Green initiatives continue on campus despite winter weather

Marie Jeruc

What happens to green initiatives and clubs on campus when the cold Wisconsin weather is uninviting and hardly even green itself? While some facets of environmental awareness and activism are put on hold during the winter, others remain in full force and continuously benefit the earth.

According to sophomore Chelsea Johnson, co-president of Greenfire, “Environmentalism doesn’t really change in the winter. In fact, sometimes it gets harder because we depend so much more on energy and imported food.”

However, she thinks it is important that everyone try to remain as conscious about environmentalism in the winter as in the spring and summer. Johnson said, “We shouldn’t forget about these issues in the winter. In fact, we should be more aware of them.”

Johnson explains that political activism remains very active during the winter, regardless of the weather. Last November, Johnson and other members of Greenfire traveled to Washington D.C. to protest the creation of the Keystone XL Pipeline.

On March 3, a group of Lawrentians will be protesting again — but this time they will stay much closer to campus. At 11 a.m., protesters will join members of the Appleton community and gather outside of 8th Congressional District Representative Reid Ribble’s office.

According to Ecology and Conservation Organization Greenfire member junior Caitlin Buhr, this protest aims to “call out Ribble on allowing fossil fuel companies to influence his environmental decisions.”

ECO is a small and relatively new club at Lawrence that was created at the end of last year. Currently, it serves to bring awareness to environmental concerns by sponsoring guest speakers, working closely with Greenfire and aiming to educate members of the Lawrence and Appleton community about biology and ecology.

ECO plans to reach out to children of Appleton March 10 at the International Wildlife Center of Wisconsin in the Appleton City Center. At this event, held from 1 to 3 p.m., volunteers from Lawrence will be teaching about different aspects of wildlife.

Aside from these events, both Johnson and Buhr agree that environmental awareness and activities do not necessarily diminish in the winter. While Buhr said, “there is definitely less work to be done outside” in the winter, the need to continue environmentalism continues throughout the year.

According to Johnson, “Greenfire started a food co-op last year.” This co-op strives to make guidelines that require mindful eating and food purchasing. The involved members make “environmentally-friendly rules that are strict but not limiting,” said Johnson.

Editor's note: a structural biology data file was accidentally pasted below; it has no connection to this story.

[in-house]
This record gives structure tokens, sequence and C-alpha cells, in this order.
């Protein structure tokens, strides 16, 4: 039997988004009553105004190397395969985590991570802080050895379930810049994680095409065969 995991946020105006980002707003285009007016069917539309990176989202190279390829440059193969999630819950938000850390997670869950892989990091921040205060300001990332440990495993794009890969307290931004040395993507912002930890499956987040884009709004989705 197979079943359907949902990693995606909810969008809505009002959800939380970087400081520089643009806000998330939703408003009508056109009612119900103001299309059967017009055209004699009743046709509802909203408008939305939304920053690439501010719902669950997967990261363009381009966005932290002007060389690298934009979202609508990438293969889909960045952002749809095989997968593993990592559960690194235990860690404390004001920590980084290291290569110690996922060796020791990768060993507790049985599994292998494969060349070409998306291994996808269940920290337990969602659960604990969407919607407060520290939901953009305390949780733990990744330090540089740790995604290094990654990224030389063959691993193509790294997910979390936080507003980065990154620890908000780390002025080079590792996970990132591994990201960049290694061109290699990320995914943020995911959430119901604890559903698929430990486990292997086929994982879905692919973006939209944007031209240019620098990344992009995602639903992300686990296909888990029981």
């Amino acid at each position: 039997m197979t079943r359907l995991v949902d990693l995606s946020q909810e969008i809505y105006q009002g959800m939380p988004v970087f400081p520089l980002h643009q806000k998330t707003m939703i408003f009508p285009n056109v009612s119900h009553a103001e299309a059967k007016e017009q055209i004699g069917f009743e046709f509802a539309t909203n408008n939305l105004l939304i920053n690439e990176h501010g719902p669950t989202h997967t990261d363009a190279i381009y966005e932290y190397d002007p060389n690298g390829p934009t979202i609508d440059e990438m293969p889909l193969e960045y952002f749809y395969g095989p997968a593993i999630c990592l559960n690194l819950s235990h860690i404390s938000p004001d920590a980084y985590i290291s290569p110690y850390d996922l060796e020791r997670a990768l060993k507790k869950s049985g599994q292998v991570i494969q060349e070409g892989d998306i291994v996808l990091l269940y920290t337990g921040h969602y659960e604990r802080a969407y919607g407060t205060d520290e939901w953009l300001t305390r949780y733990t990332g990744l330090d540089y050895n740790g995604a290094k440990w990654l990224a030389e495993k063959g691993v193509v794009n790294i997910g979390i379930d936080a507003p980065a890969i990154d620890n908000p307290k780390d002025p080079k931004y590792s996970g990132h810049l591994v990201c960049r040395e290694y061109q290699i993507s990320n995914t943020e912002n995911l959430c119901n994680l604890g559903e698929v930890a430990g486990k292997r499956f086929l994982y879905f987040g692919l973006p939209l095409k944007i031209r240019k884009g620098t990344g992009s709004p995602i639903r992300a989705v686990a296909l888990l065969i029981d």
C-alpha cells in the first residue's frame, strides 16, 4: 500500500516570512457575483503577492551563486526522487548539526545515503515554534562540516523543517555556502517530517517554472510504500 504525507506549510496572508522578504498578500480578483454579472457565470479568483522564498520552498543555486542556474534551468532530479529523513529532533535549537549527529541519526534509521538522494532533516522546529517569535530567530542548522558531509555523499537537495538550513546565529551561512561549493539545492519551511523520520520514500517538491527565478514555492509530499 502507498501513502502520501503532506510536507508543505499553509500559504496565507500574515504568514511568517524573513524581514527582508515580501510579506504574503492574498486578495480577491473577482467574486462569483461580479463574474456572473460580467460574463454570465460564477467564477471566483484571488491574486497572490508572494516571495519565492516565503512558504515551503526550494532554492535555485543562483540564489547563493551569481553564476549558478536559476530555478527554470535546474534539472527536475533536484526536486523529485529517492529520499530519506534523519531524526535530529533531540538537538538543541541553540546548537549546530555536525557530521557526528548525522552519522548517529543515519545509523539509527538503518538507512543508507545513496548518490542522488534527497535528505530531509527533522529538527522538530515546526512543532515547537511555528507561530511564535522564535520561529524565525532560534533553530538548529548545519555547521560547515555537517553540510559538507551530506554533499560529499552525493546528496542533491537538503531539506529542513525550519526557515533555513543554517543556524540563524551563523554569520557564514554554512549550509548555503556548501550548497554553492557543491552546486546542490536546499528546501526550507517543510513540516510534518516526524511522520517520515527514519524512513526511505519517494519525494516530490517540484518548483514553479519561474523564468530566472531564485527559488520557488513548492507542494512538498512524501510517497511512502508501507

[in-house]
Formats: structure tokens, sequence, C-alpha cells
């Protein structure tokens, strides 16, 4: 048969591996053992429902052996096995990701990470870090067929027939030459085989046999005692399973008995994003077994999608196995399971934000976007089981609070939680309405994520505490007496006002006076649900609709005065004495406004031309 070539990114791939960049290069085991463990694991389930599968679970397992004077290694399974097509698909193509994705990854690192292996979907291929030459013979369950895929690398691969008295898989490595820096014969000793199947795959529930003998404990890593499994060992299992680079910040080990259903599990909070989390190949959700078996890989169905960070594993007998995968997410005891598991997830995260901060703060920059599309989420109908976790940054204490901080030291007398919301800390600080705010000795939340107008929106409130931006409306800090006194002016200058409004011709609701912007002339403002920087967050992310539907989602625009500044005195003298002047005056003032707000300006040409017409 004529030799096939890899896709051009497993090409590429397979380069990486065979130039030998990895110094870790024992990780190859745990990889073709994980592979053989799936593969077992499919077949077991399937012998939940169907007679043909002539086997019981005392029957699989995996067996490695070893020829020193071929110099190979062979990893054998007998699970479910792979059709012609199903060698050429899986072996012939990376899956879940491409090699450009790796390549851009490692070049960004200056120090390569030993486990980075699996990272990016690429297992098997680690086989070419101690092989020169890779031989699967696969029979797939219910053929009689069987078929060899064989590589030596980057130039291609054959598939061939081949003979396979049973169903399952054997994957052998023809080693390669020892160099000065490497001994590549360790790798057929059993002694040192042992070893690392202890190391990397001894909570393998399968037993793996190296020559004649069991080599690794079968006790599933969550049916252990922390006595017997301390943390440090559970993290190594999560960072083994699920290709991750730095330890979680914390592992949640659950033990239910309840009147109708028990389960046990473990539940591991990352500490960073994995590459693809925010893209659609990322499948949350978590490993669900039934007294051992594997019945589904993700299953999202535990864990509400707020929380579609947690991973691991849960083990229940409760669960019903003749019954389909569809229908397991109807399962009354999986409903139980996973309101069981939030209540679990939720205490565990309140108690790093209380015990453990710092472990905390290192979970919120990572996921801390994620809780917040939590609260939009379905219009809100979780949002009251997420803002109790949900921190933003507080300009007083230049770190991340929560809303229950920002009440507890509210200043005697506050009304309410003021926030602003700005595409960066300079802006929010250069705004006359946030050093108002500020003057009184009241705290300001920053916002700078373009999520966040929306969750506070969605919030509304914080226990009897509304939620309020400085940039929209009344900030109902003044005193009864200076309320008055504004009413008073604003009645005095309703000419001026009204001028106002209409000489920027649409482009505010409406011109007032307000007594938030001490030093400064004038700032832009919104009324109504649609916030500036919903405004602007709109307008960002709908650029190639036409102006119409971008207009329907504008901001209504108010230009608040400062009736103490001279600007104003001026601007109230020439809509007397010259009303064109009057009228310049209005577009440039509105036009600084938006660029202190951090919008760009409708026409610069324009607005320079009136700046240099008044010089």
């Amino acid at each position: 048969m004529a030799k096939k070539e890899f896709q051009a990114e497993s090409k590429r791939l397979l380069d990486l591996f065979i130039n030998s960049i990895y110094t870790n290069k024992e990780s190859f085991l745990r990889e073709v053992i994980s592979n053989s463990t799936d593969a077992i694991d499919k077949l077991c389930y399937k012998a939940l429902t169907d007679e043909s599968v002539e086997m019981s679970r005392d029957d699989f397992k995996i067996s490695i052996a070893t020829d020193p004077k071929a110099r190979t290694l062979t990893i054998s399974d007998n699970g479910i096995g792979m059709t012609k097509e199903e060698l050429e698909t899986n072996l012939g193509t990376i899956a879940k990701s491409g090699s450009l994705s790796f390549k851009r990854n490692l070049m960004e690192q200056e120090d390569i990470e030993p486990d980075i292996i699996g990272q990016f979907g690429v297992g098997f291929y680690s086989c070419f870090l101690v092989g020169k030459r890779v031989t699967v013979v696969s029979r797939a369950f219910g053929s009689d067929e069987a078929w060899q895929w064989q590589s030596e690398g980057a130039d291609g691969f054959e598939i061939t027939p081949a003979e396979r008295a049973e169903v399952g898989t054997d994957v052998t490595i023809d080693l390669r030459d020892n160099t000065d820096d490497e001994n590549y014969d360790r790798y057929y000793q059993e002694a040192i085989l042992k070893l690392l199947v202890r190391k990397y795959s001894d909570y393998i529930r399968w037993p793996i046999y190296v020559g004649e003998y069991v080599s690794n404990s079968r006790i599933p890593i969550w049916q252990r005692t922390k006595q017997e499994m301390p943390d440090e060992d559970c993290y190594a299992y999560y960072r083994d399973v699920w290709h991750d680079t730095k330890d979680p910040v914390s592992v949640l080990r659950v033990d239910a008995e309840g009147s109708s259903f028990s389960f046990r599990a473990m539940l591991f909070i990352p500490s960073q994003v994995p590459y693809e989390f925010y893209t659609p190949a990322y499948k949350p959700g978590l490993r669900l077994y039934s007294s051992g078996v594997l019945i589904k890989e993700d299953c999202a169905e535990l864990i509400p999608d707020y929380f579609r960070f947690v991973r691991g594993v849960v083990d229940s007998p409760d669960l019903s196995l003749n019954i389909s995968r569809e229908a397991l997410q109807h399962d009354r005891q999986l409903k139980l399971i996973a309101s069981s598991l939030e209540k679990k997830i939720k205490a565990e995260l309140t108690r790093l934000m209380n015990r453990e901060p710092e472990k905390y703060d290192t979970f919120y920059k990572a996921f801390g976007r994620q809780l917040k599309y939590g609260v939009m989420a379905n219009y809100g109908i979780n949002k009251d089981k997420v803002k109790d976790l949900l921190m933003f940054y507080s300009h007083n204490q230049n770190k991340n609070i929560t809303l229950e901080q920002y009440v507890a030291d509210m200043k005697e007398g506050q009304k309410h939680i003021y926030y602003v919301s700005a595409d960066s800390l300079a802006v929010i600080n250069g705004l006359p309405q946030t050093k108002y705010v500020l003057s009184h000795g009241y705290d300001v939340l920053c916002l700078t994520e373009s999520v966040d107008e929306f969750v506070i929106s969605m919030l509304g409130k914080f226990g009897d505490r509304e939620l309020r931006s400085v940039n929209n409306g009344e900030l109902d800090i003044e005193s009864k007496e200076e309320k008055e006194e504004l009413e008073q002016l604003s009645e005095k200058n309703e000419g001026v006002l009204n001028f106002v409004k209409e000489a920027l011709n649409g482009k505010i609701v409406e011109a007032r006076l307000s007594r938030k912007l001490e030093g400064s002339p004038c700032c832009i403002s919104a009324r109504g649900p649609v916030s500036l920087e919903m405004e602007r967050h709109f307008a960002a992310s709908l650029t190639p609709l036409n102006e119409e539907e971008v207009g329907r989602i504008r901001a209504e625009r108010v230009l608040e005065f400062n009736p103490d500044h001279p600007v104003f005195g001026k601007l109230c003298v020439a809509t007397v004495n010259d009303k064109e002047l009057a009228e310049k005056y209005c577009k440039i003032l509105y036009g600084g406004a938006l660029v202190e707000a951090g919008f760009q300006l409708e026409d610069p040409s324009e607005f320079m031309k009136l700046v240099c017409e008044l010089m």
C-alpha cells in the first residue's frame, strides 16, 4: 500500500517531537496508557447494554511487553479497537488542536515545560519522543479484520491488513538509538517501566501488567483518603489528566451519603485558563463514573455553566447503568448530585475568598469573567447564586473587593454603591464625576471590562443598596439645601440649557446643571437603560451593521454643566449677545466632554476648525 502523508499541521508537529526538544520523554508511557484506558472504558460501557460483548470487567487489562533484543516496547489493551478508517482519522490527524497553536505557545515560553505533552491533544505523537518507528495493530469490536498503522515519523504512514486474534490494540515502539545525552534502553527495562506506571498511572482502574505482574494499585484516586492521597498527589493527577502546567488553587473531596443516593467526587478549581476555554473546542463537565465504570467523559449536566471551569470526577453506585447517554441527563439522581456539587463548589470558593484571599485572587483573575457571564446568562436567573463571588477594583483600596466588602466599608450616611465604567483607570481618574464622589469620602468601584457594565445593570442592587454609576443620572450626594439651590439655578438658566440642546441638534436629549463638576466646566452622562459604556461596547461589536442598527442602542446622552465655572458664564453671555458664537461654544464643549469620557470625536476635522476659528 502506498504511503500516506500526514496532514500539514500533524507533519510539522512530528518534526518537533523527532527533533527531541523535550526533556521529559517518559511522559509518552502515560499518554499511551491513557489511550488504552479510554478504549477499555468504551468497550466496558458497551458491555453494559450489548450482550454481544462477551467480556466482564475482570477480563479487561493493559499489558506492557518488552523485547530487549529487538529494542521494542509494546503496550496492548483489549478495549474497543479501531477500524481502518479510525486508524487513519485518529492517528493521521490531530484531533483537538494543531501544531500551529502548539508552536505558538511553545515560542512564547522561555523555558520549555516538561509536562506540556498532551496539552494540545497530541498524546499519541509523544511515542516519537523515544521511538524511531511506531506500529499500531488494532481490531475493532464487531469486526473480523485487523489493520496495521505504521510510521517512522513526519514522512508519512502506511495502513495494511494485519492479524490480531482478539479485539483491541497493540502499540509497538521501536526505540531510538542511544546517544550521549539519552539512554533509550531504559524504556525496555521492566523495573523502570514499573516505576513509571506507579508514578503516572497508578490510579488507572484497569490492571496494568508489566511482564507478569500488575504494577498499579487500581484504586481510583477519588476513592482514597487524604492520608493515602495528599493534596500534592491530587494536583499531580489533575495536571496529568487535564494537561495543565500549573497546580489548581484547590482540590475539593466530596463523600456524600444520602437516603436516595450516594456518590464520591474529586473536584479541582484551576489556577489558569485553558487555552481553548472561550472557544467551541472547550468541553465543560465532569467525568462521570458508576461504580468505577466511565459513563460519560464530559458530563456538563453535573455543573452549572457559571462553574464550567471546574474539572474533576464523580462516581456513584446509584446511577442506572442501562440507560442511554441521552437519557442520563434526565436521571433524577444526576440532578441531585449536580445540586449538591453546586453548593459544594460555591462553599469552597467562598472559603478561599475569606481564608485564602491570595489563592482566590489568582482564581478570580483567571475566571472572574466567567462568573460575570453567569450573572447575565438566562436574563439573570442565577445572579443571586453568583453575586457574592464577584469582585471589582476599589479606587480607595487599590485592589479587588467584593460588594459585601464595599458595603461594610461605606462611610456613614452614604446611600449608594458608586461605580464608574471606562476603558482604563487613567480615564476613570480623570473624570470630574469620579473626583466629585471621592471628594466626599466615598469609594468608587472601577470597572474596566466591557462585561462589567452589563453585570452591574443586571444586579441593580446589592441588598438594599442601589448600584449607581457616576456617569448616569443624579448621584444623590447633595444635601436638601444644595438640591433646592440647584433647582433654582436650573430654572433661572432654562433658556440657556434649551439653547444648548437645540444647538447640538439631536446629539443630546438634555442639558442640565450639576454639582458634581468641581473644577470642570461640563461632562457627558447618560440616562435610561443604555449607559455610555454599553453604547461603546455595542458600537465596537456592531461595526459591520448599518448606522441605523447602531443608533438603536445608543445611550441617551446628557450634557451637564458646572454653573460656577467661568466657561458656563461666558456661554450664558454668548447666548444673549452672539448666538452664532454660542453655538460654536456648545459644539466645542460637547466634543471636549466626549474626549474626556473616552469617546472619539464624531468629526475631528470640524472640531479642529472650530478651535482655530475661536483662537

For example, the co-op does not buy any produce from Mexico, but only from the U.S. and Canada. They eat fresh greens raised in local hoop houses and rely on canned and frozen food they preserved from last year’s fall harvests.

Johnson thinks practice is a great way to be environmentally responsible during winter and surprisingly satisfying experience to eat local and seasonal food. Said Johnson, “It’s gratifying to see that you can eat well, get all your nutrients and eat really tasty food in the winter.”

Aside from political activism and events of Greenfire, there are ways to stay committed to protecting the environment, even in the barren depths of winter.

Recently, new recycling receptacles were placed in various locations throughout campus. The blue bins, usually next to the wooden, brown trash containers outside of academic and residence hall buildings, provide easily accessible recycling locations.

Buhr is excited about these new additions to campus because she “knows that people on campus really care about recycling.” Freshmen Caitlin Tracy and Annica Mandeltort also see the value in these new bins.

Tracy and Mandeltort both agree that Lawrence students are committed to recycling. Said Tracy, “I think we could do a better job at separating the recycling, but overall we’re very aware of the environment.”

Johnson also sees value in how we usually respond to winter weather: staying inside and spending time with others. Said Johnson, “I think winter in general is more of a time for reflection.”

She also explains that Greenfire spends time preparing for upcoming events and initiatives. “It’s a time when we get a lot of new ideas for the spring and do a lot of planning, such as planning for trips and organizing ‘Earthweek.'”

Even if the outside environment seems less than green during the winter, it is still important to remember to treat the earth with respect and continue to practice environmental awareness.

If you are interested in participating in the upcoming protest, contact Chelsea Johnson for more information. If you are interested in volunteering at the International Wildlife Center of Wisconsin, contact Caitlin Buhr